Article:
Victory? Young Afghans pining for the return of the Taliban

posted at 12:01 pm on March 3, 2016 by Jazz Shaw

Our exit “strategy” in Afghanistan seems to be paying off big dividends. The country is finally back on its feet with a thriving economy and freedom loving citizens are ready to take their place in the 21st century world.

Just kidding. Things are so bad there that the Afghan youth are starting to miss the bad old days under the Taliban. (Washington Post)

At this stage of his career, Ahmad Jawad would like to be selling the terraced estates that housed Taliban leaders before they were driven from the Afghan capital in 2001.

But the 27-year-old real estate agent hasn’t sold a house in nearly a year, and he is so desperate for money that he hopes the Taliban returns to Kabul to impose “rule of law.”

“If they can enforce the law like it was enforced during their reign, they are welcome,” said Jawad, who blames unemployment, graft and the lack of security for a collapse in Kabul’s housing market. “There was less crime. There was less corruption. There was less embezzlement.”

His words reflect a shift in the opinions held by some of Kabul’s millennials on both the Taliban and President Ashraf Ghani’s government: Bashing the Islamist insurgency has gone out of style as frustration with the current leadership mounts.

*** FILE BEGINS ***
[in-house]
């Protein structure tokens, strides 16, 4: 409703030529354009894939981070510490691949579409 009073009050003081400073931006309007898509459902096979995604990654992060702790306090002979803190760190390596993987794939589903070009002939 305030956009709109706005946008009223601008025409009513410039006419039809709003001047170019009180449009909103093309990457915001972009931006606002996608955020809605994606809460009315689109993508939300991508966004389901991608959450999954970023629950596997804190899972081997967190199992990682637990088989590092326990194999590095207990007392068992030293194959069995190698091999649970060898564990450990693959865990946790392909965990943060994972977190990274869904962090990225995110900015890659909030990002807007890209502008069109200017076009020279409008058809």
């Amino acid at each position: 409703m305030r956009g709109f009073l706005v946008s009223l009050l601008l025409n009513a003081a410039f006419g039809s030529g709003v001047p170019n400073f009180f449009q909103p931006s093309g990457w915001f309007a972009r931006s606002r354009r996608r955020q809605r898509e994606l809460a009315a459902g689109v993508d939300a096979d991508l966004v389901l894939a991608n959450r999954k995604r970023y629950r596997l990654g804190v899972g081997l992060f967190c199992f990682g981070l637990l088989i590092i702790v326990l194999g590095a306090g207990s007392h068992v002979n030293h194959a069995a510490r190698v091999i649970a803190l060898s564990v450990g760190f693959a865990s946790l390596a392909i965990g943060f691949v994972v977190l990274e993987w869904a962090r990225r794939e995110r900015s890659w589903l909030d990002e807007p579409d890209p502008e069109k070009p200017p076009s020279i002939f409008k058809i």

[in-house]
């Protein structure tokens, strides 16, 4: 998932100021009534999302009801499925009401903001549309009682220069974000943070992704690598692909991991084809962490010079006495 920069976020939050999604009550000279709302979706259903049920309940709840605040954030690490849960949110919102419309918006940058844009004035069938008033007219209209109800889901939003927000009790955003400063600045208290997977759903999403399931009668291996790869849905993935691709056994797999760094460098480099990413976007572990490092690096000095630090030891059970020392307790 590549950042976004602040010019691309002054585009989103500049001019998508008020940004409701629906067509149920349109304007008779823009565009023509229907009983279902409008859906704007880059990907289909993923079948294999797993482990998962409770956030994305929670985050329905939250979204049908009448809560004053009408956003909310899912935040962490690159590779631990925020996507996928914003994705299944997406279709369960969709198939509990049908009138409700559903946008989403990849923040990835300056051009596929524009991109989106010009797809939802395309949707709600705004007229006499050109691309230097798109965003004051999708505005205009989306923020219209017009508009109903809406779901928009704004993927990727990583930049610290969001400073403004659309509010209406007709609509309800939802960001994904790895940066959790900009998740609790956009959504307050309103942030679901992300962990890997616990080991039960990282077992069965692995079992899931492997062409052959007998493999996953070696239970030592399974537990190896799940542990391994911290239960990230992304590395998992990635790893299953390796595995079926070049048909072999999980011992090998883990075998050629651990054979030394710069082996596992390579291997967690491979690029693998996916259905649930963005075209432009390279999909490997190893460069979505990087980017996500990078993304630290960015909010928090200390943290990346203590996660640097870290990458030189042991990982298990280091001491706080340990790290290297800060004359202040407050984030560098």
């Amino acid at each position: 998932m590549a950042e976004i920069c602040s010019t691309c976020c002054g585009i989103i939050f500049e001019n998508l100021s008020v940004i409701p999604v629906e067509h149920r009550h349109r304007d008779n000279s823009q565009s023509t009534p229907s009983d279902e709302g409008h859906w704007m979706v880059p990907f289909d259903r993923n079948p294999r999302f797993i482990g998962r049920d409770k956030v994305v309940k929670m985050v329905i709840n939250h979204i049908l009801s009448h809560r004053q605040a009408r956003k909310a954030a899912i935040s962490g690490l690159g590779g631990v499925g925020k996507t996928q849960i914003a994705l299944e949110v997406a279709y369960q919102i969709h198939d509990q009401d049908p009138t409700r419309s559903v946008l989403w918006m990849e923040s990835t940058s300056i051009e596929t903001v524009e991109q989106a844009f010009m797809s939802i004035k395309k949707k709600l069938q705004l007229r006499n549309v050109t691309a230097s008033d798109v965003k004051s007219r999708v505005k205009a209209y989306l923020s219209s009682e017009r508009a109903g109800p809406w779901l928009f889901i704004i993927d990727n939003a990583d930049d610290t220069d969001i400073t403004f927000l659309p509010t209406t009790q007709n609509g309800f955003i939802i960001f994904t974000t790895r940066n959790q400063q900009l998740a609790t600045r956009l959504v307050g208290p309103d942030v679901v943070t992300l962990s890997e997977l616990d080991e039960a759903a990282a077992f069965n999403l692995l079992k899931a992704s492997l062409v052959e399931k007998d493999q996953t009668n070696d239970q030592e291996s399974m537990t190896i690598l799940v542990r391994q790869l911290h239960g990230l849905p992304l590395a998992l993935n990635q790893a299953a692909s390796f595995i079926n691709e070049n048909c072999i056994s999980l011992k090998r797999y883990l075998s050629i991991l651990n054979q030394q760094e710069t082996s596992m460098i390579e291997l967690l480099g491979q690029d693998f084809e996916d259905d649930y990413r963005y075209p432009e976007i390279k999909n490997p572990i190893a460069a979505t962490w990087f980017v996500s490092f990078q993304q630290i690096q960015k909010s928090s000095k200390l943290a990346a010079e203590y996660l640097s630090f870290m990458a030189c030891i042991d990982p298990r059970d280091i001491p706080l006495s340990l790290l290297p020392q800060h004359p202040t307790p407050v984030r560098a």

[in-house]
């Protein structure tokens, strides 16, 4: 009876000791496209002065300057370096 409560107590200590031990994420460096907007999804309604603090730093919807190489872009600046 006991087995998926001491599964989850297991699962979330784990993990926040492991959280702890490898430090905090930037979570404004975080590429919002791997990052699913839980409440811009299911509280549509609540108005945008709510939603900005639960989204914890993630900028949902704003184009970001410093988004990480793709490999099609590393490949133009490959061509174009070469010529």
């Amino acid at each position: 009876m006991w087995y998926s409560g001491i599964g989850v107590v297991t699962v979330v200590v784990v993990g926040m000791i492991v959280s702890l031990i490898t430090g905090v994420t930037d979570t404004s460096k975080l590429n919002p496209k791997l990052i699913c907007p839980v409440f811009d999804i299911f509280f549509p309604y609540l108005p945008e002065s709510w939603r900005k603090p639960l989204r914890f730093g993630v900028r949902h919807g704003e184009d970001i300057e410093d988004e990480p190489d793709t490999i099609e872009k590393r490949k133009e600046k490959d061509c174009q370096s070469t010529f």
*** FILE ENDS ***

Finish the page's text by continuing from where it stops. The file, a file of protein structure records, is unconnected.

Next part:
While we certainly retain some supporters in Afghanistan, particularly among those who would like to see some semblance of equality for women, their numbers appear to be small and getting smaller, located mostly in a few urban areas. We’ve seen far too many instances of our supposed partners in the Afghan police and military turning around and attacking our troops. Its probably not all that surprising that the people who hear the United States constantly talking about pulling out entirely are fearful for their lives and ready to go back under the thumb of their former masters who at least provided something resembling stability, albeit under harsh conditions.

Frankly, it’s time to fish or cut bait. If we can’t (or won’t) invest the resources necessary to get the job done we should probably just leave them to their own devices. I don’t think we truly understood the culture we were trying to upend when we initially went in there and right now it’s looking more and more like Afghanistan will return to being a failed state and a breeding ground for terrorists. It’s a black hole, sucking up our money and resources, and when their youth are starting to look back fondly at the days of Taliban control, the fight is pretty much over.


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